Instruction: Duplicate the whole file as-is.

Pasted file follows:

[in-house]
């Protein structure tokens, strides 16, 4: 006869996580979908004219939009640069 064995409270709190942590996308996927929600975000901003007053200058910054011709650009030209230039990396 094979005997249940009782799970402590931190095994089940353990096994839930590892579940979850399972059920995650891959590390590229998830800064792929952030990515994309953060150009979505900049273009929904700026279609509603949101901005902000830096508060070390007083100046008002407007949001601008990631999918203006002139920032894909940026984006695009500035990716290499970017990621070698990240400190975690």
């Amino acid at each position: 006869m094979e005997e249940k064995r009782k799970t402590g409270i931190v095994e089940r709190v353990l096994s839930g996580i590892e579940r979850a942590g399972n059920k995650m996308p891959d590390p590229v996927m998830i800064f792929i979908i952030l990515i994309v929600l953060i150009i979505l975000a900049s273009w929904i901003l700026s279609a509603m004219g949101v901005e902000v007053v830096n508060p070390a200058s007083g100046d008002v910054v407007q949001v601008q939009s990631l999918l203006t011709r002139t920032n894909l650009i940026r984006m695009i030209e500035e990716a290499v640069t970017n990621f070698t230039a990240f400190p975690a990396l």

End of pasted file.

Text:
[in-house]
């Protein structure tokens, strides 16, 4: 006869996580979908004219939009640069 064995409270709190942590996308996927929600975000901003007053200058910054011709650009030209230039990396 094979005997249940009782799970402590931190095994089940353990096994839930590892579940979850399972059920995650891959590390590229998830800064792929952030990515994309953060150009979505900049273009929904700026279609509603949101901005902000830096508060070390007083100046008002407007949001601008990631999918203006002139920032894909940026984006695009500035990716290499970017990621070698990240400190975690």
């Amino acid at each position: 006869m094979e005997e249940k064995r009782k799970t402590g409270i931190v095994e089940r709190v353990l096994s839930g996580i590892e579940r979850a942590g399972n059920k995650m996308p891959d590390p590229v996927m998830i800064f792929i979908i952030l990515i994309v929600l953060i150009i979505l975000a900049s273009w929904i901003l700026s279609a509603m004219g949101v901005e902000v007053v830096n508060p070390a200058s007083g100046d008002v910054v407007q949001v601008q939009s990631l999918l203006t011709r002139t920032n894909l650009i940026r984006m695009i030209e500035e990716a290499v640069t970017n990621f070698t230039a990240f400190p975690a990396l």